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    Bok flyhalf duel heads for Durban

    2018-06-25 22:25

    Gavin Rich - SuperSport

    Johannesburg - The mention of one name should be enough to hazard a rethink among those that feel that because he didn’t perform when instructed to sink or swim at Newlands this past weekend, Elton Jantjies should be headed for the Springbok scrap-heap. 

    That name is Stephen Donald. It was Donald, a long time stalwart at Super Rugby level but a limited player by international standards, certainly if you use the All Blacks as that yardstick, who stepped into the breach to kick the crucial points that mattered when New Zealand broke their long World Cup drought by winning the 2011 final in Auckland, according to SuperSport.com

    Donald had been away fishing when he was called by the All Black management deep into that tournament when first choice Dan Carter was followed onto the injured list by a host of back-up players. 

    Bok coach Rassie Erasmus has not forgotten the role Donald played in that All Black triumph because he mentioned it last week. He didn’t mention Donald by name, but it was who he was referring to when he said that New Zealand were down to their fifth flyhalf in 2011. 

    Erasmus reckons that flyhalf back-up, as well as No 5 lock, hooker and fullback, are the key areas that no coach can feel he has enough of when he heads into a World Cup. Sanitised though the sport is becoming, rugby remains attritional, mainly because those who administer it are taking a while to cotton onto the theory that less may well be more. In other words, there is too much rugby. That means that injuries do happen and will continue to happen, and as we saw with New Zealand seven years ago, they can sometimes hit you in plague-like proportions in one position.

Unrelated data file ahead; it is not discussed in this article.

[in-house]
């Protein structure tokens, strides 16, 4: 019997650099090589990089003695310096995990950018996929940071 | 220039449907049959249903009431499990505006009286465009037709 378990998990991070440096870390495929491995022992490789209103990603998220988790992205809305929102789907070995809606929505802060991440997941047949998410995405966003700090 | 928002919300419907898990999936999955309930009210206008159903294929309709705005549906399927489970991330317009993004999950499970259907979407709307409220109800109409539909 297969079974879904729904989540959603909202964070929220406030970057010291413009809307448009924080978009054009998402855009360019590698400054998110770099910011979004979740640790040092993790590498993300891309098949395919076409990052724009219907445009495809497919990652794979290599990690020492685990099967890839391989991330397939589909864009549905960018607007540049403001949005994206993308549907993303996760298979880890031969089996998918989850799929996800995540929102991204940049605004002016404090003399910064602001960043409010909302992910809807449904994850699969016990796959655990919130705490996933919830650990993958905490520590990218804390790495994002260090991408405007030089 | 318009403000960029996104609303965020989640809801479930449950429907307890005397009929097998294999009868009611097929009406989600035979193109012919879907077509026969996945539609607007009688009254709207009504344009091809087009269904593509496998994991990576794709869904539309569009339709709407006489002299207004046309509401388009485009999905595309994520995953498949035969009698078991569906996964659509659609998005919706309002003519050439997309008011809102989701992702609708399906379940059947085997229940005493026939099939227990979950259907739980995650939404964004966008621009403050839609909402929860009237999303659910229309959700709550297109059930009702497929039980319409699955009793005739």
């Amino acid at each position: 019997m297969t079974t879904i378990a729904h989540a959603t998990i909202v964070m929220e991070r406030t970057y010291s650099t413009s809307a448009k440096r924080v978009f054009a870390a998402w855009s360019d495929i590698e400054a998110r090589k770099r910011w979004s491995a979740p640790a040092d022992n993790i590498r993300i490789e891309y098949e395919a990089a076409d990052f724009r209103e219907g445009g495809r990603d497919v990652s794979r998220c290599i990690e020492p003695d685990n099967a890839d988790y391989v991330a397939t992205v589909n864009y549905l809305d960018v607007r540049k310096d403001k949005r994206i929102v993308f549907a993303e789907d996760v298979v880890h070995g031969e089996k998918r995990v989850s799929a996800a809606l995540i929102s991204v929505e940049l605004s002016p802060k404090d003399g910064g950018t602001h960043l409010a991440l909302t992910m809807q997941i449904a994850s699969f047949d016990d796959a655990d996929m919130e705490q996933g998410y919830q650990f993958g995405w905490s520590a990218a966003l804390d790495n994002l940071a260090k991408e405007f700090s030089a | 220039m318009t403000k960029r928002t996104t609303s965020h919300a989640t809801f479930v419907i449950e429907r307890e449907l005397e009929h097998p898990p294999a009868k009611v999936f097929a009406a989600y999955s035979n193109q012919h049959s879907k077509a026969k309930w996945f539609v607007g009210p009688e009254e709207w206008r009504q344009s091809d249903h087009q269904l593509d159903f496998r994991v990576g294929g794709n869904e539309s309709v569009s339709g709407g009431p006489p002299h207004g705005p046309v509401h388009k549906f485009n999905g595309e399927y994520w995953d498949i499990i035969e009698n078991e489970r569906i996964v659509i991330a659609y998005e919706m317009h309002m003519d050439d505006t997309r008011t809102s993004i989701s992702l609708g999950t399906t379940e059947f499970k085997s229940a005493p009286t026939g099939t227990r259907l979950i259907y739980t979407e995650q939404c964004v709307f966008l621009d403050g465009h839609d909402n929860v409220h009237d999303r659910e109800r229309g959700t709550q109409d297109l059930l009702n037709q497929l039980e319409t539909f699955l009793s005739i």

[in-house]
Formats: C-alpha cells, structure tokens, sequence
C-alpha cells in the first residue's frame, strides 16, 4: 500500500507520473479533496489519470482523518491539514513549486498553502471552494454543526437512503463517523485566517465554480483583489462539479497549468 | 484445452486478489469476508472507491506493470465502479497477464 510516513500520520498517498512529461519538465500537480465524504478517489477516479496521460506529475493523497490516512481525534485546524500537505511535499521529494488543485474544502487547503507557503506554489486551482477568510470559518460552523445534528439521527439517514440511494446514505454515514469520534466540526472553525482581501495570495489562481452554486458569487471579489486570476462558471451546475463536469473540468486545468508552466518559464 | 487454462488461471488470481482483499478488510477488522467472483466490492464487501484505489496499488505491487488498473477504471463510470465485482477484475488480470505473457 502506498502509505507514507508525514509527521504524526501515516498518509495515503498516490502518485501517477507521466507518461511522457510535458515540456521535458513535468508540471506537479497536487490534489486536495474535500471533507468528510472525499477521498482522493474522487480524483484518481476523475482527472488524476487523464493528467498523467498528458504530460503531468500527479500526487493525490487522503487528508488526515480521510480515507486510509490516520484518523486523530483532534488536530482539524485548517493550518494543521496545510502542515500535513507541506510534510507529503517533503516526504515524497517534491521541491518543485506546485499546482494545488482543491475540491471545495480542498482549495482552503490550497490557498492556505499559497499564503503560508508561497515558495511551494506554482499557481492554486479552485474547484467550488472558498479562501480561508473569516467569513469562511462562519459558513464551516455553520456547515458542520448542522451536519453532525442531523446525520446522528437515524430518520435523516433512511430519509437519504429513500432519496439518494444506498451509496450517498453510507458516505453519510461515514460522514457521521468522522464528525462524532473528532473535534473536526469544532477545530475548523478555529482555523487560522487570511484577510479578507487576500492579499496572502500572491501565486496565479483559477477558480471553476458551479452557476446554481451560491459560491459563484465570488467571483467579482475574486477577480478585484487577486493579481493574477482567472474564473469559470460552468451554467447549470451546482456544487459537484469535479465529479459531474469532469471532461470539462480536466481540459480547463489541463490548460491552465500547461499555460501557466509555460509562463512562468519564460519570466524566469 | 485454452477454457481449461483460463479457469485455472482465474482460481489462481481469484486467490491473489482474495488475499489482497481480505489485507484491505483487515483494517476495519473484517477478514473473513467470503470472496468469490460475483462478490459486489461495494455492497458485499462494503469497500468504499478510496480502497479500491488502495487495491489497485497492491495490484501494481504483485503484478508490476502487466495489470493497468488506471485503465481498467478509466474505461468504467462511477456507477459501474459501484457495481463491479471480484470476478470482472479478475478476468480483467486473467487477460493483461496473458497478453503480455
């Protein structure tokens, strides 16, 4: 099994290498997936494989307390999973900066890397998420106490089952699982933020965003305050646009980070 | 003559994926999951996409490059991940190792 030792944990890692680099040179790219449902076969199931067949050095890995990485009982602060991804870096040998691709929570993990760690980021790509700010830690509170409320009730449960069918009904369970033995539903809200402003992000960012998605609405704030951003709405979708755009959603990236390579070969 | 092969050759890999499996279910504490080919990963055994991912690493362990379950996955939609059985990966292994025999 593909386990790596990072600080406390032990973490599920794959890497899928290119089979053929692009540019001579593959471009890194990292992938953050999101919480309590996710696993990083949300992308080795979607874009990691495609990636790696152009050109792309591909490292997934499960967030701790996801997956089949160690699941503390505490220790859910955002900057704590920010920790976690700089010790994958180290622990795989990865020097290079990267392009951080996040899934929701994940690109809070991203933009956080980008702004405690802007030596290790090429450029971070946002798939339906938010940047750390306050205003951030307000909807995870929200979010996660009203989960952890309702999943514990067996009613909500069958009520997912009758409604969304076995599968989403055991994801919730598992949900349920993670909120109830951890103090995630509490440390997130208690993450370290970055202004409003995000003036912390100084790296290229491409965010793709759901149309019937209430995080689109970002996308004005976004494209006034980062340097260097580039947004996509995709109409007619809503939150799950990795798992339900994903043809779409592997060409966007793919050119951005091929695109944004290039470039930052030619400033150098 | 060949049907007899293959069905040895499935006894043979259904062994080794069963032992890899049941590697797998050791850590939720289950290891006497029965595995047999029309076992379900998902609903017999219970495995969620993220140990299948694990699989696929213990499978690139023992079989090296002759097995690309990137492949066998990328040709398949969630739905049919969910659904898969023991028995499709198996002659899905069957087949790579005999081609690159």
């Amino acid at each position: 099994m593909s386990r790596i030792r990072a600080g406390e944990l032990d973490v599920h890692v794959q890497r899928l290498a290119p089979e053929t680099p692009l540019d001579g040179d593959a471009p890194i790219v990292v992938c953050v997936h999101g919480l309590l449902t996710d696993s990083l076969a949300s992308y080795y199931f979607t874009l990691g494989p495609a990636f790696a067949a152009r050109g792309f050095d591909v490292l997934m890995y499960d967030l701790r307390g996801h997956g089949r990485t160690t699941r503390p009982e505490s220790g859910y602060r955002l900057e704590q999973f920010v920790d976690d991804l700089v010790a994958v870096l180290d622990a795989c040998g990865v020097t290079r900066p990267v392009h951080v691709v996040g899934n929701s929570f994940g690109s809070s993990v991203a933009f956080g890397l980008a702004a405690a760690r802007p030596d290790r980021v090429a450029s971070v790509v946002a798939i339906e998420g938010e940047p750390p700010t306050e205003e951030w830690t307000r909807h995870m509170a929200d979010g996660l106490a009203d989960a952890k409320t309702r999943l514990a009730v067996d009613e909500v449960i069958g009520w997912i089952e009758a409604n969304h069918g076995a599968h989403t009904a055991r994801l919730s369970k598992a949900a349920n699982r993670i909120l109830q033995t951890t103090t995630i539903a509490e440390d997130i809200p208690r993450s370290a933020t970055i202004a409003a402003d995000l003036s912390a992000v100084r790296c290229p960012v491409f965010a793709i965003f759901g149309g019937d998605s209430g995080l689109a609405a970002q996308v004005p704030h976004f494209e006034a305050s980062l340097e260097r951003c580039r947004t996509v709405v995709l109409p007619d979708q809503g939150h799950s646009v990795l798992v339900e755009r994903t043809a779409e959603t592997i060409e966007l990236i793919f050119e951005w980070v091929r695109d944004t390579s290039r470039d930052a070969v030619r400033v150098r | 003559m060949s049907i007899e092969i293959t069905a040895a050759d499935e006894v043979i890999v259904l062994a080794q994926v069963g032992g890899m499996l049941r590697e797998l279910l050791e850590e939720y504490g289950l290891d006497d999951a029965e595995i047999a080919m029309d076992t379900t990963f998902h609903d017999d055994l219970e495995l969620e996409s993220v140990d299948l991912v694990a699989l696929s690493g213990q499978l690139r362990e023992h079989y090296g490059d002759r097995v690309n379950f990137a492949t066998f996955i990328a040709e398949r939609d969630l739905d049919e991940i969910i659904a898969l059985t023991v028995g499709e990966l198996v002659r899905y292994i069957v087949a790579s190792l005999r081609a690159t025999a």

That is why even though it is probably by now blindingly obvious if you read between the lines of Erasmus’ post-match comments at Newlands at the weekend that the precociously talented Damian Willemse will be fast-tracked from here, it may also be premature to say we have seen the last of Jantjies as a Bok flyhallf. 

    To do that would mean shunting the Lions pivot out of the top four or five contenders, and bad though he may have been in Cape Town, he is still too good for that. Regardless of what happens between now and next September's start to the World Cup, Jantjies has a base of international experience that could yet prove useful to Erasmus and the Boks. 

    And on Saturday, with the resumption of Super Rugby, there will be a flyhalf confrontation between two players who may feel they injured their chances of being in the World Cup mix that could be every bit as crucial to Erasmus’ thinking as whatever Willemse and Handre Pollard might do in the forthcoming Rugby Championship. 

    Robert du Preez was the man who endured a nightmare start to his international career when, after having kicked a crucial penalty with his first touch of the ball at test level, he then went on to have two kicks charged down in the dying minutes of the game against Wales in Washington. He will be lining up for the Sharks in Durban in a clash with Jantjies’ Lions that his father of the same name, the Sharks coach, is sure to bill as a knock-out fixture for his charges.